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Non-Systematic Expression

The cultural studies folks just don't understand art–how it is made or how it is appreciated. All valuable art is the expression of an individual vision. It is personal. Unique. Eccentric. Distinctive. Not generic. Not sociological. Not the reflection of a trend or demographic. It comes out of one person and goes into another person. It's not a group phenomenon. It isn't something in the air that magically appears when a certain number of people gather together with a shared set of beliefs or understandings. That's advertising or religion or politics, not art.

The appreciation of a work of art similarly is the result of an individual effort of understanding. You don't just breathe it in. It takes work, knowledge, experience, effort. The understanding of art is not natural or inevitable or effortless or mindless.

A concept like mass culture does not apply to art. In fact, in the deepest sense of the word, there is no mass culture. All culture is individual culture. It is your culture and mine–somebody's not everybody's. You can't inherit it. You can't be born into it. Everyone–you, me, and Henry James–starts from zero. That's the fun and challenge of working with students. Everyone has to start at the start and go over the whole ground. There are no shortcuts. And no one can do it for you. You can't get it out of Cliff's Notes. You have to live into it slowly and unsurely, in space and time. You have to earn your right to it.

Our age is the age of the social sciences. Social science understandings have triumphed in almost every realm of human endeavor. They are the dominant forms of understanding in our culture–on television, in the newspapers, in classrooms. Virtually everything is understood sociologically, ideologically, or psychologically. In a sociological understanding the undergoings and efforts of individuals are forgotten. The precious uniqueness of individual consciousness is forgotten. You become your group: your gender, your race, your social and economic status. Characters in movies are rich-poor, Black-White, men-women, bosses-secretaries, etc.

Now, any dominant language passes for nature and not culture, so that may sound perfectly neutral and unobjectionable, but the problem is that art's ways of knowing effectively begin where sociology's ways of knowing end. Sociological knowledge is a form of group-thinking, the understanding of the experience of a group, by a group. Art is the opposite. It represents the understanding of the experience of an individual by an individual. It is about unique and personal ways of experiencing.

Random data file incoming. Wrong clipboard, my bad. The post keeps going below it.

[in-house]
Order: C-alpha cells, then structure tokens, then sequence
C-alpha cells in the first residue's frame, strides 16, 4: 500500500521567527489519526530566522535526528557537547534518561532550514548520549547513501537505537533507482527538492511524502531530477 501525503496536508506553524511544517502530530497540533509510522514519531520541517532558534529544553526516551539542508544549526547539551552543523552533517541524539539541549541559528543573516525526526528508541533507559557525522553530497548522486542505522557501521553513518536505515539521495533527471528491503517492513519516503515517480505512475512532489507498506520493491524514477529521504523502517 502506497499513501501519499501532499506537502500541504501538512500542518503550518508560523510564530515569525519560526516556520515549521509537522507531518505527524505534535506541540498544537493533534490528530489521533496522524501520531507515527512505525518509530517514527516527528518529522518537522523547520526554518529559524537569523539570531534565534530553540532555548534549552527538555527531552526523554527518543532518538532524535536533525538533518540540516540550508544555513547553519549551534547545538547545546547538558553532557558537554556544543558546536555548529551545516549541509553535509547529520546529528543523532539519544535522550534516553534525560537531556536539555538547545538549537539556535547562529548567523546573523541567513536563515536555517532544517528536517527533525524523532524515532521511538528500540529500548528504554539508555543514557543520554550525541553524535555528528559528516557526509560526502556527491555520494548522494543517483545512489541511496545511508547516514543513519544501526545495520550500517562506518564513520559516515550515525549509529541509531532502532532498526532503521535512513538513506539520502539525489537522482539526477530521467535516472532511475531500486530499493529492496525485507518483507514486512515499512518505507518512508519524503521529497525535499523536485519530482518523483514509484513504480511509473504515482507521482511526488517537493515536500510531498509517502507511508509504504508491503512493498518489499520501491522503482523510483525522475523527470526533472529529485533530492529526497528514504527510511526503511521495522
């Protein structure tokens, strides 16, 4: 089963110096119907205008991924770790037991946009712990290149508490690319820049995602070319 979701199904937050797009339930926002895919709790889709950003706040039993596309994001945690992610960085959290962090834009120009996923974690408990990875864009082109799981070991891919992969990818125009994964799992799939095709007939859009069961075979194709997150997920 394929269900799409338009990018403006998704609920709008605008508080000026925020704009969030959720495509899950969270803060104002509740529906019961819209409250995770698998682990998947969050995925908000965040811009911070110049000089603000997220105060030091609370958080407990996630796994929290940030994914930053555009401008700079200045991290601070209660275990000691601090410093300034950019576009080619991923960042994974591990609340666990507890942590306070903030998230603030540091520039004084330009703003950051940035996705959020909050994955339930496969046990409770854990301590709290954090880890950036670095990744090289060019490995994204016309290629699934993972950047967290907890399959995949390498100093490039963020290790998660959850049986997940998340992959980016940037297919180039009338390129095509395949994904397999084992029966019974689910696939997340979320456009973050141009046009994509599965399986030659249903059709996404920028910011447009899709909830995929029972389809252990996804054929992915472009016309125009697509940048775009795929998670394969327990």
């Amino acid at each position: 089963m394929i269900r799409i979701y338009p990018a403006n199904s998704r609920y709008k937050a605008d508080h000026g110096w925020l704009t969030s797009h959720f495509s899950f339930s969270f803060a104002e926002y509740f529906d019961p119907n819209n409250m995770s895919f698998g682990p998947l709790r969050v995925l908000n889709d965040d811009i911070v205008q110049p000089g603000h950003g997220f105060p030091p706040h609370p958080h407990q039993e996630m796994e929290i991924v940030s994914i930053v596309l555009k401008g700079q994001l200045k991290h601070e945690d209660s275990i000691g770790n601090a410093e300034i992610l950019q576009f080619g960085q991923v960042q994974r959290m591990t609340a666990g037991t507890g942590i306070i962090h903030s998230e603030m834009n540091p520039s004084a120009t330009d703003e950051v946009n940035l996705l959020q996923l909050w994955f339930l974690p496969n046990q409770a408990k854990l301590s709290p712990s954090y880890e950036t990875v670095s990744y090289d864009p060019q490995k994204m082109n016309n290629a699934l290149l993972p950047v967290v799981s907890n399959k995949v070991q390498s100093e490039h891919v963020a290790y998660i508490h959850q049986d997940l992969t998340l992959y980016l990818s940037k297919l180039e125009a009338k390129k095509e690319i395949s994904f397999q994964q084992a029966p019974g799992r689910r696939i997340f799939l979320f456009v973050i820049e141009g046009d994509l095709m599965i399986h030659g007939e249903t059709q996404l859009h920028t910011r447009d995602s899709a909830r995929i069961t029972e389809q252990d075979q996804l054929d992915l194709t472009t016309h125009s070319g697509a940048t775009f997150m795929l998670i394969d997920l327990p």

Sociological understandings may be of use in interpreting census figures or compiling actuarial tables, but they are almost completely irrelevant to understanding the ebbs and flows of consciousness embodied in the greatest works of art. The language of the greatest art is not translatable into the language of sociology. Almost everything is lost in the translation from art-speech to sociology-speech. That's why almost all sociological criticism is doomed to be bad, and why the works sociologists can account for are the weakest works of art....

–Excerpted from Ray Carney's, "A Chilly View of Hollywood–Part 2," MovieMaker, no. 14, July/August 1995.

For a more positive view of the functions of art and criticism, see the Independent Vision section, and especially the essays on Charles Burnett and Mark Rappaport.

To read more about fads and fashions in criticism, click on "Multicultural Unawareness" and "The Functions of Criticism" in the Carney on Culture section, the essays "Sargent and Criticism" and "Eakins and Criticism" in the Paintings section, "Day of Wrath: A Parable for Critics" in the Carl Dreyer section, "Capra and Criticism" in the Frank Capra section, all of the other pieces in this section, and the essays "Skepticism and Faith," Irony and Truth," "Looking without Seeing," and other pieces in the Academic Animadversions section.

Text Copyright 1999-2000 by Ray Carney. All rights reserved. May not be reprinted without written permission of the author.

This is only the "To Print" page. To go to the regular page of Ray Carney's www.Cassavetes.com on which this text appears, click here, or close this window if you accessed the "To Print" page from the regular page. Once you have brought up the regular page, you may use the menus to reach all of the other pages on the site.